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Thursday, July 07, 2022

Jailed Pinjra Tod activist Natasha Narwal’s father dies of Covid

Natasha was arrested on May 23 last year from her home, along with fellow Pinjra Tod activist Devangana Kalita, and booked under the Unlawful Activities (Prevention) Act for her alleged role in the Delhi riots.

Written by Aranya Shankar | New Delhi |
Updated: May 11, 2021 2:01:11 am
Narwal with Natasha and son Aakash (Express)

Mahavir Narwal (71), father of Pinjra Tod activist Natasha Narwal, who has been in jail since her arrest last May, died on Sunday after battling Covid-19 for almost a week. He was admitted to a Rohtak hospital and passed away around 6 pm.

Natasha was arrested on May 23 last year from her home, along with fellow Pinjra Tod activist Devangana Kalita, and booked under the Unlawful Activities (Prevention) Act for her alleged role in the Delhi riots. Her sole surviving relative is her younger brother Aakash, who is currently at home in Rohtak and also has Covid. They lost their mother at a very young age.

Narwal was a retired senior scientist from CCS Haryana Agricultural University, Hisar, and a senior member of the Communist Party of India (Marxist). He was hospitalised on May 3 after his oxygen levels dipped marginally. Due to diabetes-related complications, his levels did not stabilise and he was put on a ventilator Sunday morning,
those close to the family said.

In the last one year, he followed his daughter’s court case at every stage, making frequent trips from Rohtak to Delhi in the hopes of seeing her free. “She is absolutely innocent. I know it, I believe it, and I hope for justice from the courts to see her be freed,” he had told The Indian Express in May last year, shortly after Natasha’s arrest.

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Several leaders and friends expressed their condolences.

“CPIM expresses deep condolences on the demise of Comrade Mahavir Narwal, a senior member of CPIM. It is criminal act of the Modi government that his daughter Natasha Narwal was arrested under UAPA last year and couldn’t even meet her father. Lal Salaam Mahavir Narwal!” the CPI(M) tweeted.


Inderjit Singh, a close family friend of Narwal’s and a CPM leader, said, “There is nothing more distressful than this situation. Her (Natasha’s) bail was to be heard yesterday, but it was delayed for Monday…”

Natasha’s lawyers are likely to make a mentioning before the High Court on Monday morning for urgent hearing of her plea for interim bail. The order in her petition for regular bail is reserved since April 27.

Singh’s association with Narwal dates back to the 1970s when they met during their BSc at CCS Haryana Agricultural University. Over the years, they pursued their academics together, went to jail together during the Emergency, and lived together in Hisar and then Rohtak. “He was a very compassionate person and had a wide network of social contacts. He worked with the science movement until his retirement. He was the president of the Haryana Vigyan Manch. He was a gold medallist in both graduation and post-graduation, and was an excellent plant breeder,” he said.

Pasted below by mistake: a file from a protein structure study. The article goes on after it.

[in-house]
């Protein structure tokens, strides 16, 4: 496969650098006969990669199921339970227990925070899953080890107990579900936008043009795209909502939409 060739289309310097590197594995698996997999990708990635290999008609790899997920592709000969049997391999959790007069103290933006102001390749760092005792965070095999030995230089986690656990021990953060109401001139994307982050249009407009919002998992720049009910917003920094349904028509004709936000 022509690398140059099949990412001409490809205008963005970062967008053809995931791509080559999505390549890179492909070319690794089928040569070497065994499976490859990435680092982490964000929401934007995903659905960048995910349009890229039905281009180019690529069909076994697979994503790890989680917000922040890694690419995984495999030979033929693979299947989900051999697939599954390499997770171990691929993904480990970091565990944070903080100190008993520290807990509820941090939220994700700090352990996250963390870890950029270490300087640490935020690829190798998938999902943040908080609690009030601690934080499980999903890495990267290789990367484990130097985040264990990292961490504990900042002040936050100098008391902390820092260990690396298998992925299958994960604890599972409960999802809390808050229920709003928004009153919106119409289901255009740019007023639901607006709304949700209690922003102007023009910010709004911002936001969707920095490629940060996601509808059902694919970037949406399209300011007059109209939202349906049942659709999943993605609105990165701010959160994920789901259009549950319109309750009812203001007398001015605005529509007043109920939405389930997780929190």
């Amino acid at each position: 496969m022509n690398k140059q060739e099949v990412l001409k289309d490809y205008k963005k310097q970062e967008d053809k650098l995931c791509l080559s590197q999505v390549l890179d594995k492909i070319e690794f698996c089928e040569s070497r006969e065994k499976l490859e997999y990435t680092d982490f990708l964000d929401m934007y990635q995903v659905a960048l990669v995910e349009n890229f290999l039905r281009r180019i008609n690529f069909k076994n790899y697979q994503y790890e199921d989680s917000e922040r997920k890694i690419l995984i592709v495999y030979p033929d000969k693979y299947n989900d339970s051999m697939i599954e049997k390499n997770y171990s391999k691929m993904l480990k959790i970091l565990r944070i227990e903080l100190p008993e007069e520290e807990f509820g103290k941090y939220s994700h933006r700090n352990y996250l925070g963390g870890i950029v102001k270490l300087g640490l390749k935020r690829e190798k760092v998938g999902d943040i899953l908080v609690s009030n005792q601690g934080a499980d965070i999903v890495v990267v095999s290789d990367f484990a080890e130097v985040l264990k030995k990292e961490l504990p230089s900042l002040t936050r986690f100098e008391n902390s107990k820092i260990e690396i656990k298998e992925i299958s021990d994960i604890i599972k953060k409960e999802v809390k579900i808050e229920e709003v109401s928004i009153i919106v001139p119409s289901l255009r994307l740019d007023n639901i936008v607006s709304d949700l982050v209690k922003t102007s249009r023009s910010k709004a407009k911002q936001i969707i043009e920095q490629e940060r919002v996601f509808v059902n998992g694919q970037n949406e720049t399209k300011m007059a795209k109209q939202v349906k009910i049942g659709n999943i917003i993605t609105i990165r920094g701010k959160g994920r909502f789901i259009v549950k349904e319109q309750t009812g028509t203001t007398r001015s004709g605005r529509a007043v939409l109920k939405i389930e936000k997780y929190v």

Speaking to The Indian Express earlier, Narwal had said he felt his daughter and other political prisoners were being “intentionally harassed”. “I know my daughter. I am very clear about her and very proud of her. She is not an accused in my eyes. She is always very self-composed, calm, and believes in social service. She is a lover of humanity. She was more interested and more involved in providing relief to the victims (of Delhi riots), than in leading agitations,” he had said.

On January 8, a Delhi court had dismissed Natasha’s bail application in the UAPA case observing that there was “no gainsaying the fact that all citizens of the country under the Constitution have the right and freedom to protest, including the right to oppose any legislation, however, it is not an absolute right but subject to reasonable restrictions.”

On September 17, 2020, Narwal was granted bail in the Jaffrabad riots case by a court which observed that there was no specific allegation of threat to witnesses.

In November last year during an online event to mark six months of incarceration, Narwal had said, “Nobody in my
family is demoralised or intimidated. We are all part of your resistance,” adding that resistance was “not just to get them out of jail but to save all good ideas; to save the truth”.

In a statement, Pinjra Tod said he “campaigned hard” to prove Natasha’s innocence: “We have lost Mahavir Narwal – comrade, father, friend, fellow traveller… This is an immense loss for us and the larger community as for Natasha. He was a rock for many of us, a voice of sanity in the din, calmly and coolly raising his firm voice.”

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